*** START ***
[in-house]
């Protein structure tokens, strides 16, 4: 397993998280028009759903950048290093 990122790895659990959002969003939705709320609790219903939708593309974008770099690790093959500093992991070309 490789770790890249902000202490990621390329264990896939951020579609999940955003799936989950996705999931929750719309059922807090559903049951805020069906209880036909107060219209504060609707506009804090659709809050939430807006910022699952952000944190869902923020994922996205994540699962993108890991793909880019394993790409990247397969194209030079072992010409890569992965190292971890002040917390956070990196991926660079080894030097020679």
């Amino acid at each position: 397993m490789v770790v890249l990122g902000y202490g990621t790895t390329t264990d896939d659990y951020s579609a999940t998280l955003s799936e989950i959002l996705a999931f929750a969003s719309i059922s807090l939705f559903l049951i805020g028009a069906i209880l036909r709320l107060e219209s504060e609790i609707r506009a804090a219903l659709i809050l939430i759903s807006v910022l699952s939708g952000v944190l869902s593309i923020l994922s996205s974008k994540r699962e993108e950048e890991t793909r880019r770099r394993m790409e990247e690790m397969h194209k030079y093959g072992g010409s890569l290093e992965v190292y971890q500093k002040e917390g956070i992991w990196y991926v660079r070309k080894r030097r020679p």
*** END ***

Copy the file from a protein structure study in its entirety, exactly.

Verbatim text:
[in-house]
């Protein structure tokens, strides 16, 4: 397993998280028009759903950048290093 990122790895659990959002969003939705709320609790219903939708593309974008770099690790093959500093992991070309 490789770790890249902000202490990621390329264990896939951020579609999940955003799936989950996705999931929750719309059922807090559903049951805020069906209880036909107060219209504060609707506009804090659709809050939430807006910022699952952000944190869902923020994922996205994540699962993108890991793909880019394993790409990247397969194209030079072992010409890569992965190292971890002040917390956070990196991926660079080894030097020679």
């Amino acid at each position: 397993m490789v770790v890249l990122g902000y202490g990621t790895t390329t264990d896939d659990y951020s579609a999940t998280l955003s799936e989950i959002l996705a999931f929750a969003s719309i059922s807090l939705f559903l049951i805020g028009a069906i209880l036909r709320l107060e219209s504060e609790i609707r506009a804090a219903l659709i809050l939430i759903s807006v910022l699952s939708g952000v944190l869902s593309i923020l994922s996205s974008k994540r699962e993108e950048e890991t793909r880019r770099r394993m790409e990247e690790m397969h194209k030079y093959g072992g010409s890569l290093e992965v190292y971890q500093k002040e917390g956070i992991w990196y991926v660079r070309k080894r030097r020679p």